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Calling: A Journal for Leaders Who Nurture Vocation
Volume I – Number 2
By Stephen Lewis, Coordinator, Pastoral Leadership Search Effort (PLSE)
A few questions come to mind as we consider why FTE attends to congregations as agents of God in the necessary work of cultivating the next generation of church leaders. We have found these questions difficult to answer, especially for congregations invested in vocation. Perhaps the difficulty lies in the challenges that potential answers pose to us: such answers affect every member of a congregation, rather than a select few. They challenge implicit assumptions about vocation and the congregation’s role in vocation. And they also illuminate some of the systemic realities that congregations face in cultivating a culture of call. We invite you to explore the following questions with your conversation partners in your congregation.
- Among the many components necessary to create a culture of call, the following are essential: continuous and healthy conversations on the topic of vocation; a sense of mission by the church and members; support and encouragement from the pastor or ministers, members of the congregation, and families of those who will benefit from a vocational culture; and meaningful formation opportunities. After considering these components, what barriers, if any, do you see facing your congregation in establishing a culture of call?
- Congregational cultures that explicitly talk about and invite people to explore their sense of calling or purpose in life oftentimes create tension among families. Frequently this tension has roots in familial expectations regarding a loved one’s vocational choices. What does your congregation do to support members, especially young people, whose parents may not approve of their vocational choices or sense of calling, especially when such choices include a possible call to Christian ministry?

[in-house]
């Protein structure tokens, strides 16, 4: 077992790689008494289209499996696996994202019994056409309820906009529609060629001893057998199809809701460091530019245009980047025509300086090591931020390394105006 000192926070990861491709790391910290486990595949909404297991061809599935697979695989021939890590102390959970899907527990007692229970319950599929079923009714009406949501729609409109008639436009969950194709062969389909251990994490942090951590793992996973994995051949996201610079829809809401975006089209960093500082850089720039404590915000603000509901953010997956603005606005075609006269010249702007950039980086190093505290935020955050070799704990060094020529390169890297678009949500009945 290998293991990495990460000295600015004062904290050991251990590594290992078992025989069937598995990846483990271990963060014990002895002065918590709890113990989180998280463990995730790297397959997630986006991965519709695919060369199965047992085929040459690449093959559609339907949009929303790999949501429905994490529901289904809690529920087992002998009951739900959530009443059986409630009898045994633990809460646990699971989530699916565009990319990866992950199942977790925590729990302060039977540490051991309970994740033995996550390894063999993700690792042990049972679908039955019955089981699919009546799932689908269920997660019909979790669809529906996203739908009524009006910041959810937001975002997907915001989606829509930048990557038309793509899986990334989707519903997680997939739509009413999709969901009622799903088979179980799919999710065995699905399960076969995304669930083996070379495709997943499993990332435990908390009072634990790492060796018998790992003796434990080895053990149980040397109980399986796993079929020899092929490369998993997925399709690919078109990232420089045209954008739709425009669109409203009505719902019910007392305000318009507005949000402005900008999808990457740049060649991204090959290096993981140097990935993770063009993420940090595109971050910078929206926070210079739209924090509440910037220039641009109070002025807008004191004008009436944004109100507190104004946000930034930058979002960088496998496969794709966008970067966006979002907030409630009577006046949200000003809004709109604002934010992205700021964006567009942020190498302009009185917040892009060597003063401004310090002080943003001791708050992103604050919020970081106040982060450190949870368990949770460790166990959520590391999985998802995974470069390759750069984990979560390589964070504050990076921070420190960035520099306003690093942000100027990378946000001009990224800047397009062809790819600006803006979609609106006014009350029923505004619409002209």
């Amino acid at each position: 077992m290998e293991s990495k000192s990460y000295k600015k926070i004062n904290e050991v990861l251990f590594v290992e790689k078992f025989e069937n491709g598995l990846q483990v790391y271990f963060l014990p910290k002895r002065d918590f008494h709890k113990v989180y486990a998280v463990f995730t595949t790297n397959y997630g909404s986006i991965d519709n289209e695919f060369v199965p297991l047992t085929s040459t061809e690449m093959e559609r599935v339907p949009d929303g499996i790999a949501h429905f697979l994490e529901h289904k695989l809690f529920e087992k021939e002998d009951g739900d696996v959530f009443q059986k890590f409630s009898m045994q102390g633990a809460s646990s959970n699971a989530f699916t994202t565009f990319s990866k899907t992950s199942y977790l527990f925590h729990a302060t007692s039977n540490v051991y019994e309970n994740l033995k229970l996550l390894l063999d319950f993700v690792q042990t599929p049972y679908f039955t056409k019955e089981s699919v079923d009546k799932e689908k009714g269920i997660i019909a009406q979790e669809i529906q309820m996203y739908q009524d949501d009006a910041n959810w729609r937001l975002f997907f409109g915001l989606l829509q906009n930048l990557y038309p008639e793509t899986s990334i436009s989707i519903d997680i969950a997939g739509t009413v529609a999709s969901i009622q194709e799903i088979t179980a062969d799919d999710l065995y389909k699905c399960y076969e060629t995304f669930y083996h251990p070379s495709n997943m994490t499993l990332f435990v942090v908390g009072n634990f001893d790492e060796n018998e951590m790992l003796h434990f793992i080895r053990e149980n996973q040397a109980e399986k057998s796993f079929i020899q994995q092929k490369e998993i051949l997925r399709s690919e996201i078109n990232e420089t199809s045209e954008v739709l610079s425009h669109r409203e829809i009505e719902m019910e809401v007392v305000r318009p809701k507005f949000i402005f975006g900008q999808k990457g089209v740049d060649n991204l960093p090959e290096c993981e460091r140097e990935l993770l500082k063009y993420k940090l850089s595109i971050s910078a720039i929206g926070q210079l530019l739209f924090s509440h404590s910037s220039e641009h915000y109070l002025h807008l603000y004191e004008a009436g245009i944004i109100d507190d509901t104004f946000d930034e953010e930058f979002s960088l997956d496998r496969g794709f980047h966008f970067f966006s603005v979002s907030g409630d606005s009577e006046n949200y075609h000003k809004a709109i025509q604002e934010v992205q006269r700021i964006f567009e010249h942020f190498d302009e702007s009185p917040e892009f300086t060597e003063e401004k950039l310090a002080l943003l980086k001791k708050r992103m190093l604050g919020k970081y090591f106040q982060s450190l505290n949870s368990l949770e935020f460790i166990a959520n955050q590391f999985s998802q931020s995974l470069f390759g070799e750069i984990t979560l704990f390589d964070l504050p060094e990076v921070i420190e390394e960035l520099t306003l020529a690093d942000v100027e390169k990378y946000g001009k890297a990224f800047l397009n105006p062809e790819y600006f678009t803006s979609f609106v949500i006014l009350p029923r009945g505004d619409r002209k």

- Does your congregation affirm the vocational choice or sense of calling articulated by a given member, especially a young person? What does your congregation do when it disagrees with a member’s sense of calling, particularly a perceived call to ministry? How does your congregation determine who has desirable gifts for ministry and who does not? Does the congregation’s discernment process take into consideration personal preferences, biases, and prejudices? Does your congregation redirect and affirm those members who think they should be ministers but really should consider a vocation other than ministry? If so, how?
- The underlying assumption among congregations is that God calls people to their purpose in life. And some Christians spend their entire life trying to discern their vocation or sense of calling. But the Incarnation suggests that God does not go about this important work alone. Rather, God in humanity or God in partnership with humanity, namely the church, invites women and men, boys and girls, to explore and discern the question: What will I do with my life in service to God, the church, and the world? If the church – that is, Christian congregations – does not partner with God in inviting Christians into meaningful and purposeful vocations, especially ministry, then who will?